The greatest crafts to have survived the centuries


Barovier & Toso: The Glassmakers


Image: Wikimedia /Caliece di angelo barovier, meta del XV sec./アンジェロ・バロヴィエール作聖杯、15世紀中頃

Murano, the series of islands linked by bridges in Italy’s Venetian Lagoon, is home to one of the world’s oldest, continuously running, family businesses – Barovier & Toso. It was here that in 1295, the Barovier family began the tradition and specific technique of decorative glass making that is still used by the company today.


One family member in particular, Angelo Barovier, was responsible for catapulting the company into international stardom. With a scientific education that led him to continuously experiment with the chemical makeup and physical properties of glass, Angelo discovered how to create a flawlessly clear transparent glass, known as crystalline. The creation fitted in perfectly with the beauty ideals of the Renaissance and the company didn’t look back.


By the end of the sixteenth century, three Barovier brothers had their own glassmaking factories on Murano, each of which had their own trademark: an angel, a bell and a star. Today, these three symbols appear together in the Barovier crest. It wasn’t until 1936, that the Barovier family merged with the Toso family’s Fratelli Toso Glassworks, to form Barovier & Toso. Today the company’s creations are used by many of the world’s biggest brands, from Louis Vuitton and Cartier, to the Four Seasons and Ritz-Carlton hotels.

16世紀末には、バロヴィエール家の3兄弟はムラーノ島でそれぞれ独立したガラス工房をもち、それぞれ独自のトレードマーク(天使、鐘、星)をもっていた。今日ではこの3つのマークはひとつのバロヴィエールクレストになっている。1936年、バロヴィエール家はトーゾ家のFratelli Toso Glassworks(フラテッリ・トーゾ・ガラス製作所)と合併しバロヴィエール&トーゾとなった。現在、同社の製品は世界有数の多くの高級ブランド、ルイヴィトンからカルティエ、フォーシーズンズホテルからリッツカールトンホテル等で使用されている。

Jacopo Barovier – Barovier&Toso: a Company between past and future
Published on 15 Mar 2012


Chiso: The Kimono Makers



Founded in Kyoto in 1555, Kimono making company Chiso is still operating to the same exacting standards. The kimonos are manufactured by a family business managed by the Nishimura family that have worked for Chiso for 15 generations.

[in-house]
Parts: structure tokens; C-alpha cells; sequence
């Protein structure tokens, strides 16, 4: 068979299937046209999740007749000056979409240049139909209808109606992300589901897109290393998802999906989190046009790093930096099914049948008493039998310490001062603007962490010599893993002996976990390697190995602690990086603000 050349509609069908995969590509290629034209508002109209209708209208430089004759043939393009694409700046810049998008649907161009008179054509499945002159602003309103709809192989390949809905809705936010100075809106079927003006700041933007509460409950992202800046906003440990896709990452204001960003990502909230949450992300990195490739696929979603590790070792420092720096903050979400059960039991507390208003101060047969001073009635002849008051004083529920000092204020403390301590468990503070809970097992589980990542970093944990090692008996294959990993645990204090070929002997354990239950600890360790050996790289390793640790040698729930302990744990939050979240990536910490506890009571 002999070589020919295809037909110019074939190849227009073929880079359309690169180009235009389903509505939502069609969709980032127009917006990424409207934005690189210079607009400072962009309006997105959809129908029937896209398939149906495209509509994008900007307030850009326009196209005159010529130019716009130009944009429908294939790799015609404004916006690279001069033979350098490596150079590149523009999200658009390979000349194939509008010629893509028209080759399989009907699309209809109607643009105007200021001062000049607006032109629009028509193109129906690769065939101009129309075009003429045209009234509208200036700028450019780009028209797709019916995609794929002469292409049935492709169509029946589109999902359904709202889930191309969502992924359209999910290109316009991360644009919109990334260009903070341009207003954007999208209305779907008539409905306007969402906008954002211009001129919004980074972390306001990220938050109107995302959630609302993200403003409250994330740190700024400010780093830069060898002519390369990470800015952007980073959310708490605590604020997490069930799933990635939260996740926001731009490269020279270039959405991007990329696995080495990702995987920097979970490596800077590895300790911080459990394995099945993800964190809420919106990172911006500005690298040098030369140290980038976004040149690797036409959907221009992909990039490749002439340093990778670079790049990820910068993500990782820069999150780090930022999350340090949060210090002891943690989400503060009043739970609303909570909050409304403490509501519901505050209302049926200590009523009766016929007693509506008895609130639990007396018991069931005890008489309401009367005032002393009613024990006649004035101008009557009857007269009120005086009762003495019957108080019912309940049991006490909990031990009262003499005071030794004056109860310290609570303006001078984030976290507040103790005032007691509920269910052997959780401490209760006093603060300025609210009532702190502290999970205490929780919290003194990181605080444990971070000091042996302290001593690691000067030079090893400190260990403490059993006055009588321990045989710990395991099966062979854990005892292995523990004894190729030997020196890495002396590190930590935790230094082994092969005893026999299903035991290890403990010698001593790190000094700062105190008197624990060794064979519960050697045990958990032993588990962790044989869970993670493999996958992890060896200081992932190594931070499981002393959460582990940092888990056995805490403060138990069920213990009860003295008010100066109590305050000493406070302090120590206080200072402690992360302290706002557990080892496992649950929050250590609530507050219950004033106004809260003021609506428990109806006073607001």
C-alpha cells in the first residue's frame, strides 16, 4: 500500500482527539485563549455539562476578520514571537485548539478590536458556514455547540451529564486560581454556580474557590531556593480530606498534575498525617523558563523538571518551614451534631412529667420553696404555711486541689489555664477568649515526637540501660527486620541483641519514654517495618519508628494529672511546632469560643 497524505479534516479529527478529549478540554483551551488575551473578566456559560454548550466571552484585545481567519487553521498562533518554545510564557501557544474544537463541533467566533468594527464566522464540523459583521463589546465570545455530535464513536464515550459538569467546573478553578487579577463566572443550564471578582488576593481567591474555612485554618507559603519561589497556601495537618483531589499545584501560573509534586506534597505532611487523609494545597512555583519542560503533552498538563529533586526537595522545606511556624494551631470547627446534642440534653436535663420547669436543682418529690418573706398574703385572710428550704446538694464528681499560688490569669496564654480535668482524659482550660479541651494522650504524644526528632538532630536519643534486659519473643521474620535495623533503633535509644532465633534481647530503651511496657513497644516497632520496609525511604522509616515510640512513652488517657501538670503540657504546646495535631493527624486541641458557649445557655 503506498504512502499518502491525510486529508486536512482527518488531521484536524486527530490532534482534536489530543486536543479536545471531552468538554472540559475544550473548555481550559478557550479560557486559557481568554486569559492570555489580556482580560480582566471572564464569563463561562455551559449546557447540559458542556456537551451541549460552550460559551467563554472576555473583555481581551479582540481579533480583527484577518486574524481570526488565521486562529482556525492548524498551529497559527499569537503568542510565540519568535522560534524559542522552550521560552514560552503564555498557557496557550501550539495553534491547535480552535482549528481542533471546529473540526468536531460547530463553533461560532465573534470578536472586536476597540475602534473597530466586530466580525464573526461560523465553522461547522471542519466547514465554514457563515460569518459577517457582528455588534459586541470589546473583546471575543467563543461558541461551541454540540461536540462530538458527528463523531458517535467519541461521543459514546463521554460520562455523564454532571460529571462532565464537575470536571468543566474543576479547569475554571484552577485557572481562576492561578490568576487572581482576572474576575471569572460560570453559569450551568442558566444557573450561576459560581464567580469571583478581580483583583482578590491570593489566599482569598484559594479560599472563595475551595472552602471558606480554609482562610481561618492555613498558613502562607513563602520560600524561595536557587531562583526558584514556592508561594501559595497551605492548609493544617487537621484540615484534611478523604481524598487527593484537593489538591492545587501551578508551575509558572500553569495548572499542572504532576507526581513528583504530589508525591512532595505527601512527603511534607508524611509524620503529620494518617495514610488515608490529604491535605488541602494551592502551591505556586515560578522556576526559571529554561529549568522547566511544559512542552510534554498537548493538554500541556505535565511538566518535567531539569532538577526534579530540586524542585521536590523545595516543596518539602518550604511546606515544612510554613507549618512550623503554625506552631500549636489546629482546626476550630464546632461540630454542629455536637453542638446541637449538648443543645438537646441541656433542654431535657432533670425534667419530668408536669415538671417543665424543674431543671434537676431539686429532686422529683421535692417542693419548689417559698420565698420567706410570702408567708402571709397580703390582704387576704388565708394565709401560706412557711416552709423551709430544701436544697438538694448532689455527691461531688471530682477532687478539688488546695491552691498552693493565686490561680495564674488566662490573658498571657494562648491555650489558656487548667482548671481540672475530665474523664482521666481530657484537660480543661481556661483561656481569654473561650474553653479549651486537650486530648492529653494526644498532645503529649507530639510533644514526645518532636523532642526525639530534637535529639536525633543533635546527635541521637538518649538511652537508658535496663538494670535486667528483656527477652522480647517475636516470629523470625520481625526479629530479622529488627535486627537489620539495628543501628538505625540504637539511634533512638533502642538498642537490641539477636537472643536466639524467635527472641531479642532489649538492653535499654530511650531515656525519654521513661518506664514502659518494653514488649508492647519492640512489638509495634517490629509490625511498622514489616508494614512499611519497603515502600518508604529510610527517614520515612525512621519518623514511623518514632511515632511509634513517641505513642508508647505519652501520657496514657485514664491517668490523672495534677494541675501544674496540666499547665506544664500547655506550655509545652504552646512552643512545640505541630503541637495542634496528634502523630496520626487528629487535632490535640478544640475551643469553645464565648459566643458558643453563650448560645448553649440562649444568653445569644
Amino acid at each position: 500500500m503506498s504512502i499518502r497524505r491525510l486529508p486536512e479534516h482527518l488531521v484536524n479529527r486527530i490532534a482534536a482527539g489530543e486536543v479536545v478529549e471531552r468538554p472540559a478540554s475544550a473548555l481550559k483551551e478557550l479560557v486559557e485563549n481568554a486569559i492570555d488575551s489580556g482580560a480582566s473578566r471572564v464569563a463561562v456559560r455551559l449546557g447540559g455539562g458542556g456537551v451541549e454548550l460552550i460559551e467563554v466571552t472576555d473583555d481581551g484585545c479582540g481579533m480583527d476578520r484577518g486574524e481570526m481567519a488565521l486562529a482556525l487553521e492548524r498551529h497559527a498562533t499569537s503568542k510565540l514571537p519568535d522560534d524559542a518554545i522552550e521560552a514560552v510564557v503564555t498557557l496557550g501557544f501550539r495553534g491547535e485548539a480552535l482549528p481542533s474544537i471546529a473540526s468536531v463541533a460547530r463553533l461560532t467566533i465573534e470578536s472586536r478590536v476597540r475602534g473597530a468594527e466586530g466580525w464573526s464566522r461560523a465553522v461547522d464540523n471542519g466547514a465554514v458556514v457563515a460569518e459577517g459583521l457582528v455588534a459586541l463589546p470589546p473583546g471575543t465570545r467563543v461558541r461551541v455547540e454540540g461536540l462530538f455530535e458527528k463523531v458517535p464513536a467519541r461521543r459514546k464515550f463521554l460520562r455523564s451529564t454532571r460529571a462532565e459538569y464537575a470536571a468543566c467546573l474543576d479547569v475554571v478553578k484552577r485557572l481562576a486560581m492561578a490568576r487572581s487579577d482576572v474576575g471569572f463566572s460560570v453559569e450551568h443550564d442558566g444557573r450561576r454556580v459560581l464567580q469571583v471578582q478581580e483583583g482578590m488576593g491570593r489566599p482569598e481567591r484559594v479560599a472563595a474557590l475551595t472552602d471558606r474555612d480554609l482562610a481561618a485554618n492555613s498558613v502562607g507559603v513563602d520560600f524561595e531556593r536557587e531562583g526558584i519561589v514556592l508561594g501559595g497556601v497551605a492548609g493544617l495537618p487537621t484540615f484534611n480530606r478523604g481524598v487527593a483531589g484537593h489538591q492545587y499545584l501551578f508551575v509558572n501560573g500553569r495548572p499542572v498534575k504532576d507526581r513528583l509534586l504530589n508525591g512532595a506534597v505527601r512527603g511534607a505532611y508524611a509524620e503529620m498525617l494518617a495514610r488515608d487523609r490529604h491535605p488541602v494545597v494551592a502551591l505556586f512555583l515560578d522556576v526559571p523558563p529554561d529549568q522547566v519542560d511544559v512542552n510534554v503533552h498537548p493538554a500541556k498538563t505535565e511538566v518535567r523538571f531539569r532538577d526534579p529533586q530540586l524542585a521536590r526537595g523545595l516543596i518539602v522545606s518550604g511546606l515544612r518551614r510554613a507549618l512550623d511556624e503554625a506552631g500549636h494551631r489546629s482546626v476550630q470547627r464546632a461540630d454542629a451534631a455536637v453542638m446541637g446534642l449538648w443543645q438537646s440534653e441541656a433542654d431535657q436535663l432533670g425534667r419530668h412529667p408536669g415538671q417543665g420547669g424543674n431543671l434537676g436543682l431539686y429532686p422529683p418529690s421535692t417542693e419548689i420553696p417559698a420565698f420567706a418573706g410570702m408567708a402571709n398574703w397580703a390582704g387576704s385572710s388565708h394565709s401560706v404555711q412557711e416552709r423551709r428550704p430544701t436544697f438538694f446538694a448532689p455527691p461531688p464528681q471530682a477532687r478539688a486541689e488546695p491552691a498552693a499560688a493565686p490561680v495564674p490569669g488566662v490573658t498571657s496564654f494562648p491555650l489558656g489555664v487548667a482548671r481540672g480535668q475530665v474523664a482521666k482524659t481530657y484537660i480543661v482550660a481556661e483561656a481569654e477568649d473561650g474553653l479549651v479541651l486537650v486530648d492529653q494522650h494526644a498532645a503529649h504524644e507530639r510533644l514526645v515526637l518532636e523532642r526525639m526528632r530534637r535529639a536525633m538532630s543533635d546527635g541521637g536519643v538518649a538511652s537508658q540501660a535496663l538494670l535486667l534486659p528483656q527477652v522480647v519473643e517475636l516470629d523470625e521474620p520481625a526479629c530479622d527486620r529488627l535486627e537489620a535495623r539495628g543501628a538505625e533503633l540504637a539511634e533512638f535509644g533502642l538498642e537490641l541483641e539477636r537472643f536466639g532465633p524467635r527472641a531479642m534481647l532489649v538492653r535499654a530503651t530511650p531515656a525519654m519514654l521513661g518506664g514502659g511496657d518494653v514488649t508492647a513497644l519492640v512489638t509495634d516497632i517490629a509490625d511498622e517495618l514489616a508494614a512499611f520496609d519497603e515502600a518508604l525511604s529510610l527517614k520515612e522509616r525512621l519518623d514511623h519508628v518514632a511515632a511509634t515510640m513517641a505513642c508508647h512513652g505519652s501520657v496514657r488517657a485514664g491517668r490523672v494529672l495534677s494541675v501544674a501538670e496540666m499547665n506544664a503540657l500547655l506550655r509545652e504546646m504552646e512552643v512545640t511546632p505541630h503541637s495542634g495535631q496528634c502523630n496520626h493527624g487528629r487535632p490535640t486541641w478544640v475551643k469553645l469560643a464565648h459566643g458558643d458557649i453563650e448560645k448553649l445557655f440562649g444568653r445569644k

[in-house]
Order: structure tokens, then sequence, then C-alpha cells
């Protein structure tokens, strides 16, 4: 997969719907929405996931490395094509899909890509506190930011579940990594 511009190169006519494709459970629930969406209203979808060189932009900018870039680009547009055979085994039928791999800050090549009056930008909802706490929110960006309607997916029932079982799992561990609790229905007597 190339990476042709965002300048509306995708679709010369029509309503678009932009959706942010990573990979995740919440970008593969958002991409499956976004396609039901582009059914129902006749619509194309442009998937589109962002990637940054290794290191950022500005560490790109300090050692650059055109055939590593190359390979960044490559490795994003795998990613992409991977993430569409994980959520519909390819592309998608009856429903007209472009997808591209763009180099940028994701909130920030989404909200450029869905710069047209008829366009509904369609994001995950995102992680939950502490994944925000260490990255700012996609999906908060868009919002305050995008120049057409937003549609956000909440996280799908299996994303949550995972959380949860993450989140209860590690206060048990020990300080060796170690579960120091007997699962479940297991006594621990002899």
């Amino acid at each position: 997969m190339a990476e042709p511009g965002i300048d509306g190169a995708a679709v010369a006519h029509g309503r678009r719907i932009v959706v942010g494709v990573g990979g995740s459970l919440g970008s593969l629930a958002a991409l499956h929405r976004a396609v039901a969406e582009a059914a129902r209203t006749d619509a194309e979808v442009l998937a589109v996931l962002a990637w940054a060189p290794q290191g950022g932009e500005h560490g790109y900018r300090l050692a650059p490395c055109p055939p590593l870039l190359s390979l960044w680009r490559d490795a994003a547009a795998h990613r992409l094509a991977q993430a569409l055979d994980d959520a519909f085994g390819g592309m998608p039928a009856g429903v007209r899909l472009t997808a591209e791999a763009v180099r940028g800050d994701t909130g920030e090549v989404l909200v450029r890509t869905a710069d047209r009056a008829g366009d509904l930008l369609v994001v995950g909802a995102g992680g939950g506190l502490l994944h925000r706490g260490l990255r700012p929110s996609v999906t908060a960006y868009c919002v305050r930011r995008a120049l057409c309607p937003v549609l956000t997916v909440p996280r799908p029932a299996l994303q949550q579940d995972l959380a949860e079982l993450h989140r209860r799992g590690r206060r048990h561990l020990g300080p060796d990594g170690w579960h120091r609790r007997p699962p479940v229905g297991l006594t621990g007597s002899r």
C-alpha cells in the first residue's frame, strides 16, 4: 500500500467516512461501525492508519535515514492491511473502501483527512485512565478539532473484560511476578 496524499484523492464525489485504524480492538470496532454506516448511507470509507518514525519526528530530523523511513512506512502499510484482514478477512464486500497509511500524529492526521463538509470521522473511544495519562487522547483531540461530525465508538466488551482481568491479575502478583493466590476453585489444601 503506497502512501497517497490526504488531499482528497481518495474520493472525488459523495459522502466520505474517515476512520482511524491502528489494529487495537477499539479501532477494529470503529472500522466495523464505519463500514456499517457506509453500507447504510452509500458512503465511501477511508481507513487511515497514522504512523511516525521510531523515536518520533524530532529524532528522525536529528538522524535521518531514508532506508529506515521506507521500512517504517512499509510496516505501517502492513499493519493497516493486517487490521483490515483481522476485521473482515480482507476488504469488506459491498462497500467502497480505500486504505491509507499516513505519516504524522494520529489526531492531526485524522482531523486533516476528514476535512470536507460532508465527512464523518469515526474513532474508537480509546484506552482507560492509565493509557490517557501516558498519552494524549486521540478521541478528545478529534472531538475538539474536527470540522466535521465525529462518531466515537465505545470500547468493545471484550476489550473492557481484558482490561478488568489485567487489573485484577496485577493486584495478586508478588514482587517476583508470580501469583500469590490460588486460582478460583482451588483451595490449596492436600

きもの製作会社 千總は、京都で1555年に創業以来何一つ変わらぬ基準で運営している。15代続く西村家による家族経営のもとできものが製作されている。

Today, a Chiso kimono typically takes three to four months to create but in some cases 18 months. The company once spent a decade creating a dyeing technique for one very special indigo kimono.


The company, which has a manufacturing policy of “the creation of beautiful items”, often uses famous painters to design kimonos but also draws from its own library that’s crammed with books and filing cabinets filled with kimono designs dating back hundreds of years. These designs are then drawn on the silk fabric with a blue liquid made of a type of grass, purple spiderwort. The artist will then spend about a month painting the pattern onto the kimono using sometimes up to 50 dyes. Recently, Chiso has been using computers in the design process. It now sends digital versions to clients to show potential mixes of pattern, colour and material.


Uploaded on 14 Dec 2010


Klotz: The Violin Makers



Image: / Mozart’s Salzburg Konzertvioline, most likely built by a member of the Klotz family

Violin making runs deep in the small village of Mittenwald, about 100 kilometres from Munich. It was here that Matthias Klotz settled in around 1685, opened up a lute making workshop and later founded the Mittenwald school of violin making. Members of the Klotz family passed on their trade to the families in the village and it wasn’t long before the family name, along with the town, became synonymous with great violin making. So great were the violins, in fact, that Mozart himself composed and performed five violin concertos and wrote the string component of many other works with a Klotz.


Violin production from Mittenwald was so prolific that at one point: “nine-tenths of the violins which pass in the world as [reputable violin label] ‘Stainers’ were made by the Klotz family and their followers”, according to contributor Edward John Payne in “A Dictionary of Music and Musicians” in 1900.


WGBH Music: Mozart on Mozart’s Own Instruments
WGBH Music
Published on 13 Jun 2013
K.423 ヴァイオリンとヴィオラのための二重奏曲 ト長調、最終楽章